Measuring factors such as educational attainment or jobs created is relatively straightforward, but measuring how an intervention has changed the 'softer' concepts of self-esteem, satisfaction and resilience is more complex. Such outcomes are, however, often the first steps towards more tangible life changes.
New Philanthropy Capital (NPC), a consultancy and think tank dedicated to helping funders and charities achieve greater impact, has created a new tool to measure the wellbeing of children and young people. PHF has funded the marketing and roll-out of this online resource that will benefit not only hundreds of charities but also the grant-giving organisations that support them.
"Measuring wellbeing has been around for decades but it's been researched by academic experts and languished in dusty journals," says John Copps, NPC's head of sector research. "We've built on what's already been done and made it practical for everyone to use."
NPC's measure is specifically aimed at analysing the effectiveness of interventions directed at 11-16 year olds. Results from the 15-minute, adaptable survey are automatically collated into a downloadable report. No statistical skills are required. The survey can be used as a one-off wellbeing measure, a 'before and after' analysis, or an ongoing guide to the long-term effectiveness of a project.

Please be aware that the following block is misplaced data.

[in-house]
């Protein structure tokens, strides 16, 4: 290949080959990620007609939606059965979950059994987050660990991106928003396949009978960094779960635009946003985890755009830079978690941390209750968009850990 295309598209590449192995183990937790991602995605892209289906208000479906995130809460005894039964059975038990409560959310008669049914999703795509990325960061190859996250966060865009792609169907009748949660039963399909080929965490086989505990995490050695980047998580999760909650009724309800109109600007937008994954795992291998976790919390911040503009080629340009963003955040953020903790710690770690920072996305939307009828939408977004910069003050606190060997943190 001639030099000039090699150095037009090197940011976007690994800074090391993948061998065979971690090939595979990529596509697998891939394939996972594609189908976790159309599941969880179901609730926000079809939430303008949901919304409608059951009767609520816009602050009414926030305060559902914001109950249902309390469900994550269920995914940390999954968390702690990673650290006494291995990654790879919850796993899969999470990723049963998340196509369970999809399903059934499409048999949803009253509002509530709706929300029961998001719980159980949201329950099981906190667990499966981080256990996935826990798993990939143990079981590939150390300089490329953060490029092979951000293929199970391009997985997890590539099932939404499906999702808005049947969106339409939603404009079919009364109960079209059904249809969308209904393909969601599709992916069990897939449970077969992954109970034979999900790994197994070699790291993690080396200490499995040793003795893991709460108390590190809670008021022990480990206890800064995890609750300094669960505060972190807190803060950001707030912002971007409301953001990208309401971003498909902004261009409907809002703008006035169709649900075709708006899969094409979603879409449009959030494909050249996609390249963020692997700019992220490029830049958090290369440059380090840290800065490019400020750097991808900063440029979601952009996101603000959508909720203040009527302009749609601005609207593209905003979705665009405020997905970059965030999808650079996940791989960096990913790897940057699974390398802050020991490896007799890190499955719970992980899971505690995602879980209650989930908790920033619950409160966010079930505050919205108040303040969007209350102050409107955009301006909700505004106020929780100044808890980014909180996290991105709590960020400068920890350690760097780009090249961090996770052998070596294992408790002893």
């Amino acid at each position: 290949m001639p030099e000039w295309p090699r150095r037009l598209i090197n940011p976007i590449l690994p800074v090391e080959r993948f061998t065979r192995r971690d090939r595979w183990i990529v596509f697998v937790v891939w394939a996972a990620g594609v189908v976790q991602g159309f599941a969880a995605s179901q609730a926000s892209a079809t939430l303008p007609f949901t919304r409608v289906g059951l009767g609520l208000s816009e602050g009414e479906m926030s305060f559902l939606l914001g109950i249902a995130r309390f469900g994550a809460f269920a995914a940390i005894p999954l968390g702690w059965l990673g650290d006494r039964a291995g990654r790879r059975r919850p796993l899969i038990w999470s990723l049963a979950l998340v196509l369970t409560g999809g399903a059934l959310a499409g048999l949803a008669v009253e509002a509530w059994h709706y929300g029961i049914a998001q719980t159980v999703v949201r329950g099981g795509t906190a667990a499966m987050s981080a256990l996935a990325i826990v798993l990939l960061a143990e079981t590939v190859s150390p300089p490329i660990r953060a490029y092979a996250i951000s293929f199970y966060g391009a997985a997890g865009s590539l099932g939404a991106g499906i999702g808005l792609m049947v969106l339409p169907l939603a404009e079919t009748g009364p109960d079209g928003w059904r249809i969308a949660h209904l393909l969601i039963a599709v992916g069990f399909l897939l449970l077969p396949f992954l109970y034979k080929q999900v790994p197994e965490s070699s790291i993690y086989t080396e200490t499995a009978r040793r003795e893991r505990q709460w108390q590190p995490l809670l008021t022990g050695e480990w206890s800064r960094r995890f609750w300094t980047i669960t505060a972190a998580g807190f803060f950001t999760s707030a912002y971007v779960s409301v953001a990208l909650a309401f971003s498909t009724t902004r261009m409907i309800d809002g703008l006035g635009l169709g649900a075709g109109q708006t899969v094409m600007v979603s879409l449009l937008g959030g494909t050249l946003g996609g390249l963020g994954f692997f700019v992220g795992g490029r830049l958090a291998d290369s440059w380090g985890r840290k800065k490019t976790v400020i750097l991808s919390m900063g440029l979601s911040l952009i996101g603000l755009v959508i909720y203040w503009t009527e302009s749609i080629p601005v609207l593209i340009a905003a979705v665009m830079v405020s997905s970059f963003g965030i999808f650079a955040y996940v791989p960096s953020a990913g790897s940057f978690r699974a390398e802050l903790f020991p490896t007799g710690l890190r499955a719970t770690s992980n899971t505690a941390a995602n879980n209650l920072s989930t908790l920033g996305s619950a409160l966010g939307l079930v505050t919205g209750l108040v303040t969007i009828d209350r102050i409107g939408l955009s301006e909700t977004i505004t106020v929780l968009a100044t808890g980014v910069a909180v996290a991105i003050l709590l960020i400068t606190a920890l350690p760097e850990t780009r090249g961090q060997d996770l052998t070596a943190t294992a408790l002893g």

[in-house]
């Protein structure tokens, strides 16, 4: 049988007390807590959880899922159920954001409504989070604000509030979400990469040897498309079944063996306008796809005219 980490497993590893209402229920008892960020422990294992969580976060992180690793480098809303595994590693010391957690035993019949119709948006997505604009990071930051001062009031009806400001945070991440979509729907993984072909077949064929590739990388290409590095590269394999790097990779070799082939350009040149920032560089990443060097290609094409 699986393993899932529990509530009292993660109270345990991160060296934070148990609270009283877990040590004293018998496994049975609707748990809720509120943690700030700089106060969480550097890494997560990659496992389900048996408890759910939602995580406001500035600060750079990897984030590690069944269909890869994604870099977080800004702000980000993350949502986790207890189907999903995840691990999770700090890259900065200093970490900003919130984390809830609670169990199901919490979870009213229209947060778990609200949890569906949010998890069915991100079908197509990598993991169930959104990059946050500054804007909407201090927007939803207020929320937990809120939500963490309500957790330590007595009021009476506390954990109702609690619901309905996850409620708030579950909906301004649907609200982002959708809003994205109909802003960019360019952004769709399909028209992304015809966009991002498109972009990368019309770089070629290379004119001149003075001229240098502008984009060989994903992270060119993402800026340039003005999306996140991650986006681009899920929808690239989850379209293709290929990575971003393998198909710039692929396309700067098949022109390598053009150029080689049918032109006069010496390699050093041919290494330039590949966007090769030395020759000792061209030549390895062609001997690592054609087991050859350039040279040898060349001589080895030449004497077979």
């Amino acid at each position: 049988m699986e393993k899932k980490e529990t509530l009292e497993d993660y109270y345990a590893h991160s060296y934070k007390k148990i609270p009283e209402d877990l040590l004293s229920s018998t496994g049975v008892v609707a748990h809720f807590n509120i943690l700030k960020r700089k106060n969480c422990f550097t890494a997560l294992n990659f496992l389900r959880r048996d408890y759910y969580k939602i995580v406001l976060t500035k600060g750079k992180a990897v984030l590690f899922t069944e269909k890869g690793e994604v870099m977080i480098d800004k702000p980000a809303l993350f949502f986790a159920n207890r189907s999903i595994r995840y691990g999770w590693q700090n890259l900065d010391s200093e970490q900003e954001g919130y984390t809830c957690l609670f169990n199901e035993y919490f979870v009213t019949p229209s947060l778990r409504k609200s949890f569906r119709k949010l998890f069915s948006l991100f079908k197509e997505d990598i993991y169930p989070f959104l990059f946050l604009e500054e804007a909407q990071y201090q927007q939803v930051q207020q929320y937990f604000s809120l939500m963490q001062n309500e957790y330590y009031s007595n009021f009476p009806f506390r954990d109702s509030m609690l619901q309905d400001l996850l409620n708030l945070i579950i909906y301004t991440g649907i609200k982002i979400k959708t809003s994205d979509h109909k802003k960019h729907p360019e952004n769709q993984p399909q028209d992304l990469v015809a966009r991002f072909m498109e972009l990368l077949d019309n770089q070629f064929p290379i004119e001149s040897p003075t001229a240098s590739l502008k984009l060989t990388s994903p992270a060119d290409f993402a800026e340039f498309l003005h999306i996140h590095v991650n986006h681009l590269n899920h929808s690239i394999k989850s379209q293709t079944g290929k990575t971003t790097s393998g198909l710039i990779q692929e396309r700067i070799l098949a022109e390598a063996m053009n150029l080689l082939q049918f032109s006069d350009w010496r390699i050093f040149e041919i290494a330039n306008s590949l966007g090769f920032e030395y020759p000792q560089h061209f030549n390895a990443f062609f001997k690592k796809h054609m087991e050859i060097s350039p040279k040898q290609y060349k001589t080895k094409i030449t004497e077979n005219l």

"We're through the development stage now, and have tested the measure on more than 2,000 young people," says John. "We've reviewed and amended the survey and now have a product that we know works."
Following a 'soft launch' with a small number of charities, users will be able to visit the site (well-beingmeasure.com), buy credits and start a survey immediately. One credit will pay for one survey of up to 200 participants that can be assessed against a national baseline, although two credits are necessary to undertake a comparative test to investigate a change in wellbeing.
In time, the wellbeing measure should be financially self-sufficient, and the data collected will have a wider benefit. "We will anonymously collect data to give us a massive sample of wellbeing across the UK," says John. "It will help us all make links on a national level between wellbeing and hard outcomes."